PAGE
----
Source Pravda.Ru

Thailand: Italian father retrieves remains of daughter lost in tsunami after yearlong search

An Italian father, who spent almost a year searching for a daughter swept away by last year's Asian tsunami, has retrieved her remains after they were cremated by a Thai family, an official said Wednesday.

Cataldo Torelli, 47, who also lost his Japanese wife and sister, launched an intensive search for his 13-year-old daughter after the giant waves swept through a resort in southern Thailand last December.

Torelli, who has a textile business in Fukuoka, Japan, flew to Thailand regularly, placed advertisements in Thai newspapers with her picture and offered a 100,000 baht (US$2,383; Ђ1,990) reward for information about her fate.

"Torelli found and retrieved the bones and ashes of his daughter last week and ended his nearly one year of searching," said Col. Khemarin Saisiri of the Disaster Victim Identification Unit in Phuket province.

The body of Lea Dina Torelli was given to a family in Lampang province in northern Thailand who believed it was that of their daughter. The body was cremated at a Buddhist ceremony but some bones and ashes were kept by the family, Khemarin said.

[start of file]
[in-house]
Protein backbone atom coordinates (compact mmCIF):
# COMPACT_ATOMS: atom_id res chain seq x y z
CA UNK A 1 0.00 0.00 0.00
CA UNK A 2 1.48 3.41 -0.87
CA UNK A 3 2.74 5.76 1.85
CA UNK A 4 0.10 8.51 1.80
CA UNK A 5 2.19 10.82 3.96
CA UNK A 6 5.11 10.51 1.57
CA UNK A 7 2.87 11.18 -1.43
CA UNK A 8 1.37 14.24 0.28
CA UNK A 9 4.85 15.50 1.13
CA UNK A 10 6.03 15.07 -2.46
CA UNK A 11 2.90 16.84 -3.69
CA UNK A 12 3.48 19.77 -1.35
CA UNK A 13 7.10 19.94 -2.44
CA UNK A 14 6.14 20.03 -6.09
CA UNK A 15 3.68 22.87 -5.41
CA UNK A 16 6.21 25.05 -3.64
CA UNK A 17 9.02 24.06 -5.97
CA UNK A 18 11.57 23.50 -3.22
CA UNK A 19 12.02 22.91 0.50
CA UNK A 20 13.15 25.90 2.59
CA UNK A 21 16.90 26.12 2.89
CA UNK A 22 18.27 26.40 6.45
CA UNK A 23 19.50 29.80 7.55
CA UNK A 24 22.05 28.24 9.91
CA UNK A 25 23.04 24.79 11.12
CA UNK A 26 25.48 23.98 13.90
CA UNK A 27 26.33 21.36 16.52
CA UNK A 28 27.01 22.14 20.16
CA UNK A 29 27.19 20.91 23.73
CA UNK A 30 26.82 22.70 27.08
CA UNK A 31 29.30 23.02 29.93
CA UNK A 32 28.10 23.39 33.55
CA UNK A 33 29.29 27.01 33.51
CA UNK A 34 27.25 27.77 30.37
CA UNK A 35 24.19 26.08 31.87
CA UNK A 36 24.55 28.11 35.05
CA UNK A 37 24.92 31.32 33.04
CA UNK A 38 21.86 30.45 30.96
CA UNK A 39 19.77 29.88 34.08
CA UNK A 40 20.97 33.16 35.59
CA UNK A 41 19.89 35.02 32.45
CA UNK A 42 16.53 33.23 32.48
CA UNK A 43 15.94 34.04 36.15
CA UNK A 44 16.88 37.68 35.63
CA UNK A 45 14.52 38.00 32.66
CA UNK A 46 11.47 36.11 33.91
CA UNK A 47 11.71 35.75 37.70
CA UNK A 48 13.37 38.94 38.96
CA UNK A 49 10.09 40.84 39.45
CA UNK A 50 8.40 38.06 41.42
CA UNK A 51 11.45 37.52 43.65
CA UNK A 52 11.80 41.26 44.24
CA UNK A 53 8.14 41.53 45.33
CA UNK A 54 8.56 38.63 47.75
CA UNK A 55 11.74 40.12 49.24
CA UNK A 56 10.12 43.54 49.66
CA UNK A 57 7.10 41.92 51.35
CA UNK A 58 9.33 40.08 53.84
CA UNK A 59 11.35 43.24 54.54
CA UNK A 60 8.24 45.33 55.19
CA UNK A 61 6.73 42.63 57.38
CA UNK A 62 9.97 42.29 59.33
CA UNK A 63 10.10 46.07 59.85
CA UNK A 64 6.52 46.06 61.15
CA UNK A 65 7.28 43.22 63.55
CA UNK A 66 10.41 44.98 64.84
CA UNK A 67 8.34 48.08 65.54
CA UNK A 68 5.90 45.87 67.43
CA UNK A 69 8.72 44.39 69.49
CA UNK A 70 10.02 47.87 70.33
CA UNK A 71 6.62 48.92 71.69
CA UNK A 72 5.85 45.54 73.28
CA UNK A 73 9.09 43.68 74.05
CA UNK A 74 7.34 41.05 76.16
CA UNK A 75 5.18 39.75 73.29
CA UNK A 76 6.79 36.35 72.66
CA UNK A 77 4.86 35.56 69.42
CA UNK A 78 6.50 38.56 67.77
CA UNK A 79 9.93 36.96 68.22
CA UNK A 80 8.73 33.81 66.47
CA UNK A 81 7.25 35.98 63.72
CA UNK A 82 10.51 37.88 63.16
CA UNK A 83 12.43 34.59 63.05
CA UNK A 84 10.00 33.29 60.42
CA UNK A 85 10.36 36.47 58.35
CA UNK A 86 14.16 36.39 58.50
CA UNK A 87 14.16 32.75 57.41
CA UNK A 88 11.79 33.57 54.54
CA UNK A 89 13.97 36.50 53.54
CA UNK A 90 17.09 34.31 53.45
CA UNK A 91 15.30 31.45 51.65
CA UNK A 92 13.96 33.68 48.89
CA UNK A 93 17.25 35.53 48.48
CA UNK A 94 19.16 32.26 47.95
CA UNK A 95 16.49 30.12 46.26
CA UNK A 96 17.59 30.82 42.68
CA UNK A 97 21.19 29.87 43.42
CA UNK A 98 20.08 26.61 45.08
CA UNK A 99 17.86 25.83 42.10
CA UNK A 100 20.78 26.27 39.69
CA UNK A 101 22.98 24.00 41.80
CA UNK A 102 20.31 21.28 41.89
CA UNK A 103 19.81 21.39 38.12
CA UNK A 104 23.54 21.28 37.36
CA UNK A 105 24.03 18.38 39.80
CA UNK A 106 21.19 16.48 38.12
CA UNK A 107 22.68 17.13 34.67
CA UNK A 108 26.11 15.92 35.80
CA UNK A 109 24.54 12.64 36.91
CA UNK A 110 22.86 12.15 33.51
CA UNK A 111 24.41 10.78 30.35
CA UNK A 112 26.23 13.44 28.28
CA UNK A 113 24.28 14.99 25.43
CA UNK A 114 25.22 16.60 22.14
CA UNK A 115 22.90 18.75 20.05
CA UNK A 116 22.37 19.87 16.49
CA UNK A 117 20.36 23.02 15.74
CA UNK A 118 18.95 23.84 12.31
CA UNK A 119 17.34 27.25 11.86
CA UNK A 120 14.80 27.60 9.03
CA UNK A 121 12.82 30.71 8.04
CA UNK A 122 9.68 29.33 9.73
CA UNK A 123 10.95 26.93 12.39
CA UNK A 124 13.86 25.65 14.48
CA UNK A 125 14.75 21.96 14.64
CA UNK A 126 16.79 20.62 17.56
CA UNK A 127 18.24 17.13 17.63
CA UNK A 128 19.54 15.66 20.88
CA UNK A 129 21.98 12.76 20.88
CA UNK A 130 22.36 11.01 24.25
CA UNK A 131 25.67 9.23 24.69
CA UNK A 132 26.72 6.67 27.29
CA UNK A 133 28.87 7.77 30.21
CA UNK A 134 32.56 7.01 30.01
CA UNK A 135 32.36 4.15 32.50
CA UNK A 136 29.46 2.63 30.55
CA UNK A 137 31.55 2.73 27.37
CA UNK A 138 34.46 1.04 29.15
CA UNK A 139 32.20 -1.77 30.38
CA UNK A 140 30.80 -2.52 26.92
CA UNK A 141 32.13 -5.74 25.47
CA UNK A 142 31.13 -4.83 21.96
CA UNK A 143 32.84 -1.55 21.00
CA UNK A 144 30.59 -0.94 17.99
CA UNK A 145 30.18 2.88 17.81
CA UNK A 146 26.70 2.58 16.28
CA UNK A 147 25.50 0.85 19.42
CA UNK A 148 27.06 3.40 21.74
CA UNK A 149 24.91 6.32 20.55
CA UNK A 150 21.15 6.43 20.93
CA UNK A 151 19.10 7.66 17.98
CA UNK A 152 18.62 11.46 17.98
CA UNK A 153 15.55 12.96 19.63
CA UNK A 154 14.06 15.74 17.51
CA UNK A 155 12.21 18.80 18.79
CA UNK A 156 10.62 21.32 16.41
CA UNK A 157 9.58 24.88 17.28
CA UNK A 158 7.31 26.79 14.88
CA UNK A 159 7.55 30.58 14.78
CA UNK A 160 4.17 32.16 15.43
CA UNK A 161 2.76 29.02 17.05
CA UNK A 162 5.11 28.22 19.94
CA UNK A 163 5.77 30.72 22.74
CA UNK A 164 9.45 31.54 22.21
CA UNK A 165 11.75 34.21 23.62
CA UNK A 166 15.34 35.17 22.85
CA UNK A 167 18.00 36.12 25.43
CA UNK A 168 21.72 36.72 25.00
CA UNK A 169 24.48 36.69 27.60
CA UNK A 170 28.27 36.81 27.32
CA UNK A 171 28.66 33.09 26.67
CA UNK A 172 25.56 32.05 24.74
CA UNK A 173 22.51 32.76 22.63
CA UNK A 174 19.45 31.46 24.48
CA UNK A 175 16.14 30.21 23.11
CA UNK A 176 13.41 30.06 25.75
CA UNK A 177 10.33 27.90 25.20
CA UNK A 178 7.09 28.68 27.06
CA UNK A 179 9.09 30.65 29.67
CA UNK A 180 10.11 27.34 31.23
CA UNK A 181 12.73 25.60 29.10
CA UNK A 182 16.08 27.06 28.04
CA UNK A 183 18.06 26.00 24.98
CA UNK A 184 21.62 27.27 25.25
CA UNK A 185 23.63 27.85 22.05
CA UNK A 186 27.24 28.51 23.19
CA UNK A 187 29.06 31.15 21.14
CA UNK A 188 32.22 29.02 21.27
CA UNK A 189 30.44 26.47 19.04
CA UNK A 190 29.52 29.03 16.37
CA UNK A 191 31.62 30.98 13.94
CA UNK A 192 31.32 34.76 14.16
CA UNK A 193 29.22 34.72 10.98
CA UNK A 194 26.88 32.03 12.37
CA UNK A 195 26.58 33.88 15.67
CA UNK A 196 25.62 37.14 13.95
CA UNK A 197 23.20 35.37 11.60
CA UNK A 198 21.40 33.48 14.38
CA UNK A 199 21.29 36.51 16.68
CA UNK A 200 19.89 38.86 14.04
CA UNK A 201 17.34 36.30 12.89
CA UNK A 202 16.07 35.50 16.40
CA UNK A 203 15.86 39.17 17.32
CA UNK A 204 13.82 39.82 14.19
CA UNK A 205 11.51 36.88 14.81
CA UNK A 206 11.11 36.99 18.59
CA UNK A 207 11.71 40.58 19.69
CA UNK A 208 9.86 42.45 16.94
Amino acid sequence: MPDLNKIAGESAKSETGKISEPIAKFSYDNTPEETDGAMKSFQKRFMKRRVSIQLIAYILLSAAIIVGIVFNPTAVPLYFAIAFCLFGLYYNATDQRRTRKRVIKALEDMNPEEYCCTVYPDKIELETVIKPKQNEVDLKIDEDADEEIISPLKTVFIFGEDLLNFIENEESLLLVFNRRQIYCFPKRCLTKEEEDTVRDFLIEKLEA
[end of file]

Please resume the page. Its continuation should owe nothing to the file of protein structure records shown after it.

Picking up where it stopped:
Japanese police investigators, who helped Torelli in his search, confirmed last month through dental and DNA tests that the body cremated in Lampang was that of his daughter.

The identification center has said that eight bodies have been misidentified and that the bodies or remains were later given to the right families.

Nearly 5,400 people died and another 2,817 went missing in Thailand when the massive waves crashed into the country's southwest coast. Many of the victims in Thailand were foreigners vacationing at beach resorts on the Andaman Sea coast, reported AP. P.T.

Several years ago, a prominent Indonesian businessman who now resides in Canada, insisted on meeting me in a back room of one of Jakarta's posh restaurants. An avid reader of mine, he 'had something urgent to tell me', after finding out that our paths were going to be crossing in this destroyed and hopelessly polluted Indonesian capital.

Capitalism reduced Indonesian cities to infested carcases

Several years ago, a prominent Indonesian businessman who now resides in Canada, insisted on meeting me in a back room of one of Jakarta's posh restaurants. An avid reader of mine, he 'had something urgent to tell me', after finding out that our paths were going to be crossing in this destroyed and hopelessly polluted Indonesian capital.

Capitalism reduced Indonesian cities to infested carcases
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